In the 565-page treatise On China that begins with what strategic affairs scholar Edward Luttwak dubbed as a ‘fawning dithyramb to the farsighted strategic wisdom of the Han’, Kissinger makes but a passing reference to the normalization of trade relations between the US and the People’s Republic of China and a cursory one to US support for its membership of the WTO. Yet, China’s rise as a major power in the first two decades of the twenty-first century has been contingent upon its emergence as a trading superpower, aided by US investments in China and the US-China trade relations.
The rapid escalation of the US-China economic and business relations in the 1970s and ’80s was rudely interrupted by the events at Tiananmen Square in 1989. The US administration had no option but to link its annual extension of the ‘most favoured nation’ (MFN) trade status to China to the latter’s record on human rights. As Kissinger notes, the ‘core’ of President Clinton’s China policy in the early 1990s was a ‘resolute insistence upon significant progress on human rights in China’. Through the first two years of his first term, President Clinton adhered to this principle, while China resolutely opposed it. Kissinger notes:
These tensions, which seemed to undo two decades of creative China policy, led to a split in the administration between the economic departments and the political departments charged with pressing the human rights issues. Faced with Chinese resistance and American domestic pressures from companies doing business in China, the administration began to find itself in the demeaning position of pleading with Beijing in the final weeks before the MFN deadline to make enough modest concessions to justify extending MFN.
The ‘intertwining’ of the two economies, as Kissinger puts it, through the ’90s, of the US trade with China overtaking its trade with Taiwan, resulted in a sevenfold increase in Chinese exports to the US. ‘American multinationals viewed China as an essential component of their business strategies, both as a locus of production and as an increasingly monetary market in its own right.’ Kissinger viewed increased Chinese exports to the US as contributing to an American leverage on China, increasing China’s ‘dependence’ on the US. What he failed to draw attention to was the equally important leverage China had acquired vis-a-vis the US by becoming a vital component of the business strategy of every Fortune 500 company in the US.
Commenting on the complaints of US economists about China undervaluing its currency to push its products into the US market, Kissinger argued, ‘Were China to adopt the American conventional wisdom, it might reduce its incentives for ties with the US because it would be less dependent on exports and foster the development of an Asian bloc because it would imply enhanced economic ties with neighbouring countries.’ In what sounds like a defence of China’s exchange-rate policy—a deliberate undervaluation of the Yuan aimed at export-promotion—Kissinger was mouthing an argument of the left-wing Latin American dependency theory that viewed exports as creating a dependence that was beneficial to the importing country and not the exporting economy.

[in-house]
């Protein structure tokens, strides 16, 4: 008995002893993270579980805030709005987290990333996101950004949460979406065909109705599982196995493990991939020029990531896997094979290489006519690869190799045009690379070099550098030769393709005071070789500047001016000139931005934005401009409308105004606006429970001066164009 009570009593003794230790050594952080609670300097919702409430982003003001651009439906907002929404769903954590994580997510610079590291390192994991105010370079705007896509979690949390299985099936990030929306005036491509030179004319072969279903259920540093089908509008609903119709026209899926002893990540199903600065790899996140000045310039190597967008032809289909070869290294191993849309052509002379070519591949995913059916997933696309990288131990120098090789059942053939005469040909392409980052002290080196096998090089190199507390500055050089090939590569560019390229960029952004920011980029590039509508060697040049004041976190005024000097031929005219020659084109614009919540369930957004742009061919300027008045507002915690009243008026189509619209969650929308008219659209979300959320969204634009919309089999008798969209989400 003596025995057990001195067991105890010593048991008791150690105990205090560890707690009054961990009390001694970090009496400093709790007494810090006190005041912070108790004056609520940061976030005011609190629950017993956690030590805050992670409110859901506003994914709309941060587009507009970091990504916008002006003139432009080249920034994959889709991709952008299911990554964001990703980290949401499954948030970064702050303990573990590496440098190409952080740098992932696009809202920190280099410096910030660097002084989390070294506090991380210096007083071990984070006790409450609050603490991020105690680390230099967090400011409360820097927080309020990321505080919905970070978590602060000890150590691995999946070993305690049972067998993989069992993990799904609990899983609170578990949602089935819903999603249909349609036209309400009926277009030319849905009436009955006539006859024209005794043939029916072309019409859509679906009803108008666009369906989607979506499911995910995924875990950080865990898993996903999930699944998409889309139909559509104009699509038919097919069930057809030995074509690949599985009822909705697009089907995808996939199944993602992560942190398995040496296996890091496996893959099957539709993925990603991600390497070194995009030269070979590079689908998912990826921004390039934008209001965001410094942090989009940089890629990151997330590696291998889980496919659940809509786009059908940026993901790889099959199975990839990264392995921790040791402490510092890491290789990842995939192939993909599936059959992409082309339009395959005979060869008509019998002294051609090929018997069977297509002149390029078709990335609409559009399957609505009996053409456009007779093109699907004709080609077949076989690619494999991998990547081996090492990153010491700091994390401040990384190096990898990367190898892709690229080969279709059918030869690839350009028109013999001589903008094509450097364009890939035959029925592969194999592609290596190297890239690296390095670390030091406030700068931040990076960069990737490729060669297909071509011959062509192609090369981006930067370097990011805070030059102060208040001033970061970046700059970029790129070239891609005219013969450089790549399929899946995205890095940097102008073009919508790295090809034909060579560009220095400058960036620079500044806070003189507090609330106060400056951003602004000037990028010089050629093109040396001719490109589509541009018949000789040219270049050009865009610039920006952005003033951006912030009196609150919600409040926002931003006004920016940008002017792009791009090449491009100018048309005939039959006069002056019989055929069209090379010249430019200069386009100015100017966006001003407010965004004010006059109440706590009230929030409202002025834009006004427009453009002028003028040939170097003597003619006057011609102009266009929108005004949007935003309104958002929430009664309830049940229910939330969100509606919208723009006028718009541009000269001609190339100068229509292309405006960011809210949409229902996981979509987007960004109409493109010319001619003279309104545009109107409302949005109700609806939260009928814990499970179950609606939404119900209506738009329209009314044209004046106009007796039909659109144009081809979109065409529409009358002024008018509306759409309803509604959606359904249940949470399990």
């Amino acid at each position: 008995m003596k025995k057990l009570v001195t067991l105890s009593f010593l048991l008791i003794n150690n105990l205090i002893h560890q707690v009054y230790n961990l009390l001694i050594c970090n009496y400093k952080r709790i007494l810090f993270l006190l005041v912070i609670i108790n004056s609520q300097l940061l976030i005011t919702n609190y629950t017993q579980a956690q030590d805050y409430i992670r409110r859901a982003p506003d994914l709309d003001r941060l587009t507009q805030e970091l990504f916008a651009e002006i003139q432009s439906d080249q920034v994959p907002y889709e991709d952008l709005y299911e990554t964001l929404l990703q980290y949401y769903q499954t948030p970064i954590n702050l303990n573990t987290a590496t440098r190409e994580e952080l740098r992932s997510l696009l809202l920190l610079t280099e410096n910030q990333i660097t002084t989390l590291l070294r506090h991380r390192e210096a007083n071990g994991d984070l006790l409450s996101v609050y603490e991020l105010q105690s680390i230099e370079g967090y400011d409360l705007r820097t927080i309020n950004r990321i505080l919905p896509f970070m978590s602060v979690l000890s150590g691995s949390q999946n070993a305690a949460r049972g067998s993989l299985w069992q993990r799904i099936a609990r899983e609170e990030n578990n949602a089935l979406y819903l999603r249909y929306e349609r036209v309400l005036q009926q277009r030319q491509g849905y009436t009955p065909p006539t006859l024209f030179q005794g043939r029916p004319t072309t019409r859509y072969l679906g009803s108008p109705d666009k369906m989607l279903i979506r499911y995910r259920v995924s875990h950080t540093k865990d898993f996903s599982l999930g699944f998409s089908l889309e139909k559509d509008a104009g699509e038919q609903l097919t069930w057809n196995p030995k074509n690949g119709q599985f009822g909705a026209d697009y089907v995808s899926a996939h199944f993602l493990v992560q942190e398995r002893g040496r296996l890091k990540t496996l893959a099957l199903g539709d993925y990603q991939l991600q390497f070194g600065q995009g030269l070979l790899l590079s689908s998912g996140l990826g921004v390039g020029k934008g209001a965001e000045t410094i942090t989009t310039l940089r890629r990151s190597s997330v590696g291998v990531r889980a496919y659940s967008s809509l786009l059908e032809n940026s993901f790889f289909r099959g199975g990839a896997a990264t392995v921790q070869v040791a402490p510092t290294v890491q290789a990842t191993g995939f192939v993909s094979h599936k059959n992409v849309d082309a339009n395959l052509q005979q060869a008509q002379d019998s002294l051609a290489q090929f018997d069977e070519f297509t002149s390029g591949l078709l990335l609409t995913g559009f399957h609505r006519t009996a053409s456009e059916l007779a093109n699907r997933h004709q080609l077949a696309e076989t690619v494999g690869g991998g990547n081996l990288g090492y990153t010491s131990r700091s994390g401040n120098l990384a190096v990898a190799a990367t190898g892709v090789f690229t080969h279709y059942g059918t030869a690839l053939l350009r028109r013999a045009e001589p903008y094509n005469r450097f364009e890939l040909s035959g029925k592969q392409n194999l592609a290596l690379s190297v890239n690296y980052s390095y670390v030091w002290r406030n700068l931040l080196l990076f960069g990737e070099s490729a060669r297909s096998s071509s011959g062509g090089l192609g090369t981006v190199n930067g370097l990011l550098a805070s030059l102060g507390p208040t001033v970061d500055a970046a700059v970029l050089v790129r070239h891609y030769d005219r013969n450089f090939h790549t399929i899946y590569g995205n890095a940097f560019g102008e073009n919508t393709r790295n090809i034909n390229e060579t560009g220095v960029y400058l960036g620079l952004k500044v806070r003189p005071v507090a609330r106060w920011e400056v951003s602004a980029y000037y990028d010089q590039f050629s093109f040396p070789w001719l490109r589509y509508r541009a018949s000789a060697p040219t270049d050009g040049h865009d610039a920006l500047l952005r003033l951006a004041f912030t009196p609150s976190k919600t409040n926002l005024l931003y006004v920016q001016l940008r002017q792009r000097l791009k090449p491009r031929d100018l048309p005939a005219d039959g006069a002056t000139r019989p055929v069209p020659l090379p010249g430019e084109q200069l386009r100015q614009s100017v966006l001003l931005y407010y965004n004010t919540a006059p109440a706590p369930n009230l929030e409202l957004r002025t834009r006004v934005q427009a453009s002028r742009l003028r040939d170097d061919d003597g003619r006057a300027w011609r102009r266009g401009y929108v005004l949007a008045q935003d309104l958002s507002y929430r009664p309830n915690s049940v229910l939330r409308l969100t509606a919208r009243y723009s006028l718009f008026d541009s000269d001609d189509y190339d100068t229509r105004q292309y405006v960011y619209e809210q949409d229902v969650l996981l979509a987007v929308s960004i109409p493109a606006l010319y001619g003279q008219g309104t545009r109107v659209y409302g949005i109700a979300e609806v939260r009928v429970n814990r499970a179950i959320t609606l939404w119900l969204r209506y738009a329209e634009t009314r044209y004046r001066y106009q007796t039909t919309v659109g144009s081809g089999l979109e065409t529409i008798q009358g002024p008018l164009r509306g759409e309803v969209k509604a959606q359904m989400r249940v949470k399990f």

‘The underlying issue is therefore political not economic,’ concluded Kissinger. ‘A concept of mutual benefit rather than recriminations over alleged misconduct must emerge. This makes it important to evolve the concept of co-evolution and of Pacific Community.’ Kissinger’s idea of ‘co-evolution’ and the suggestion of an entente cordiale within a ‘Pacific Community’, generously dubbing human rights abuses in China as ‘alleged misconduct’, helped communist China consolidate its gains and seek great power status as a ‘civilizational power’.
While Kissinger does not offer any discussion of China’s entry into the WTO in his book On China, apart from noting the fact that like the staging of the 2008 Beijing Olympics, this too was a positive achievement for China, the fact is the US treatment of China as an economic partner rather than a political adversary, readily willing to ignore its ‘alleged misconduct’, defined the bilateral relationship through the period of China’s rise from 1980 to 2010.
Publishing his book on China in 2011, three years after the trans-Atlantic financial crisis and China’s emergence as a trading superpower, Kissinger found no reason to revisit his argument about co-evolution of the two trading giants. Kissinger’s support for China’s entry into the WTO was not just academic. He used his considerable influence to actively lobby on behalf of American corporations with financial and commercial interests in China. Kissinger Associates, Inc. became an influential money-spinner in Washington, DC’s policy world, with many of its associates walking in and out of key government jobs as senior members of successive administrations. In ‘buying’ Chinese friendship during the Cold War, Kissinger had essentially invested in the ‘selling’ of American business to China and Chinese interests to US policymakers. The bilateral business and political relationship has since defined the US-China equation through the post-Cold War era.
This excerpt from A New Cold War: Henry Kissinger and the Rise of China edited by Sanjaya Baru and Rahul Sharma has been published with the permission of HarperCollins Publishers India